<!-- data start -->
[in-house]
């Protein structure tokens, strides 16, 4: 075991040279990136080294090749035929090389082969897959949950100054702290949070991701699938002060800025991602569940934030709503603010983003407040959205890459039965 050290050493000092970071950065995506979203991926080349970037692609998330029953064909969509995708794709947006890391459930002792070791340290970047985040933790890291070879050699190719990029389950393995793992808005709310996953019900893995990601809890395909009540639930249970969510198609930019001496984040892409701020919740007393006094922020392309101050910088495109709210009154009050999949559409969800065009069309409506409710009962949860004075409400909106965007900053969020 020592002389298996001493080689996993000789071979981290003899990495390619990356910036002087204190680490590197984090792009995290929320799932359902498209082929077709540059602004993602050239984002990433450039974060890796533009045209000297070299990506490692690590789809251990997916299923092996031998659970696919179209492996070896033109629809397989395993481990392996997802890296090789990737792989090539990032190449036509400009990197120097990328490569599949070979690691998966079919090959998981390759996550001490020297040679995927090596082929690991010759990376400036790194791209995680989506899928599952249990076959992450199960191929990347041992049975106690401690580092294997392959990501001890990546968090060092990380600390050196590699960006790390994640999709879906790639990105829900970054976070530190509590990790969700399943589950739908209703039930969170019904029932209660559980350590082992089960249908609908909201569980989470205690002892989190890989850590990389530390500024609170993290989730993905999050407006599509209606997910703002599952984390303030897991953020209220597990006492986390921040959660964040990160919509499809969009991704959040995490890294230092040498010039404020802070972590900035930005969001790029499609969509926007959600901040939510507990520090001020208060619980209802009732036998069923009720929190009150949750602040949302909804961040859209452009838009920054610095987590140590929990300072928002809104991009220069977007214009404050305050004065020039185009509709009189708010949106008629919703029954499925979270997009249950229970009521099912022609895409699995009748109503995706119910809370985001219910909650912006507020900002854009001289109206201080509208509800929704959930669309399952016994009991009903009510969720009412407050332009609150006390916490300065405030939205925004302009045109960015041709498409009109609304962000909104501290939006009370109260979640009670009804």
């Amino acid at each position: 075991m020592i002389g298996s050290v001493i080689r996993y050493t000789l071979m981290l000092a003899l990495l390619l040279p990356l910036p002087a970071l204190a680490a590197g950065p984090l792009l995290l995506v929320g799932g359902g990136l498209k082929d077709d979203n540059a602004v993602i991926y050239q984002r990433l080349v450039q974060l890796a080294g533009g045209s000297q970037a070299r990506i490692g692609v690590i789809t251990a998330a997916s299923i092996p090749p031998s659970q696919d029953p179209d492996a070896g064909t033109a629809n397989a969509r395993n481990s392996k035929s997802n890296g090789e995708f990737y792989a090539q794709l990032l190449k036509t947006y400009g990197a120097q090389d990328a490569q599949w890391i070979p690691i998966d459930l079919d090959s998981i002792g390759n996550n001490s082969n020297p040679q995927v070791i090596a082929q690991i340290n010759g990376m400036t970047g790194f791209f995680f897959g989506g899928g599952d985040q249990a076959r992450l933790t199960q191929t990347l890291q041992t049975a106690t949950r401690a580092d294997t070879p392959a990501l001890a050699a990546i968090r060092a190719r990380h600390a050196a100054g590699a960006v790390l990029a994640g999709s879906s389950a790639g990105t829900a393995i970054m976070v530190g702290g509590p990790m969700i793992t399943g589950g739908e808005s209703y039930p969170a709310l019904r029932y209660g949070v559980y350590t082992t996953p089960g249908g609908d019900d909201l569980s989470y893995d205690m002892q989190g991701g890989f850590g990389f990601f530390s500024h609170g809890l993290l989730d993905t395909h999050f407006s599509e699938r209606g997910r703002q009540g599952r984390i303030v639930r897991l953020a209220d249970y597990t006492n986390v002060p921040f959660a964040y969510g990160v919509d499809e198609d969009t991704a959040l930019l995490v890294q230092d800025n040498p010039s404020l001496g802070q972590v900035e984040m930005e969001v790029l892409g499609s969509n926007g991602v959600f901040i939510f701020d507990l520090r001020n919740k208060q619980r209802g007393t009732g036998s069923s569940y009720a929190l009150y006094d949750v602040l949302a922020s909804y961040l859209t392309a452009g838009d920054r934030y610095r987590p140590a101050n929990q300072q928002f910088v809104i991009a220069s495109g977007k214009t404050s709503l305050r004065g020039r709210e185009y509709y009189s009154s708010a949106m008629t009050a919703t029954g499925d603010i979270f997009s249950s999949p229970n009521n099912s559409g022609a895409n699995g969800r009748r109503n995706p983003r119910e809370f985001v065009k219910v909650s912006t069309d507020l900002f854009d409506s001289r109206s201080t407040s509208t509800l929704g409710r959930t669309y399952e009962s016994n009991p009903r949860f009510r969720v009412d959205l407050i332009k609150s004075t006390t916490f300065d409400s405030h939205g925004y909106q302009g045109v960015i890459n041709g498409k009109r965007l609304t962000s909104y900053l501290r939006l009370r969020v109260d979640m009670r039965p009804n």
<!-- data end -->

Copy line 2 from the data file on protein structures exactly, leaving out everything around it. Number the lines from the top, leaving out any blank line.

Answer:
């Protein structure tokens, strides 16, 4: 075991040279990136080294090749035929090389082969897959949950100054702290949070991701699938002060800025991602569940934030709503603010983003407040959205890459039965 050290050493000092970071950065995506979203991926080349970037692609998330029953064909969509995708794709947006890391459930002792070791340290970047985040933790890291070879050699190719990029389950393995793992808005709310996953019900893995990601809890395909009540639930249970969510198609930019001496984040892409701020919740007393006094922020392309101050910088495109709210009154009050999949559409969800065009069309409506409710009962949860004075409400909106965007900053969020 020592002389298996001493080689996993000789071979981290003899990495390619990356910036002087204190680490590197984090792009995290929320799932359902498209082929077709540059602004993602050239984002990433450039974060890796533009045209000297070299990506490692690590789809251990997916299923092996031998659970696919179209492996070896033109629809397989395993481990392996997802890296090789990737792989090539990032190449036509400009990197120097990328490569599949070979690691998966079919090959998981390759996550001490020297040679995927090596082929690991010759990376400036790194791209995680989506899928599952249990076959992450199960191929990347041992049975106690401690580092294997392959990501001890990546968090060092990380600390050196590699960006790390994640999709879906790639990105829900970054976070530190509590990790969700399943589950739908209703039930969170019904029932209660559980350590082992089960249908609908909201569980989470205690002892989190890989850590990389530390500024609170993290989730993905999050407006599509209606997910703002599952984390303030897991953020209220597990006492986390921040959660964040990160919509499809969009991704959040995490890294230092040498010039404020802070972590900035930005969001790029499609969509926007959600901040939510507990520090001020208060619980209802009732036998069923009720929190009150949750602040949302909804961040859209452009838009920054610095987590140590929990300072928002809104991009220069977007214009404050305050004065020039185009509709009189708010949106008629919703029954499925979270997009249950229970009521099912022609895409699995009748109503995706119910809370985001219910909650912006507020900002854009001289109206201080509208509800929704959930669309399952016994009991009903009510969720009412407050332009609150006390916490300065405030939205925004302009045109960015041709498409009109609304962000909104501290939006009370109260979640009670009804």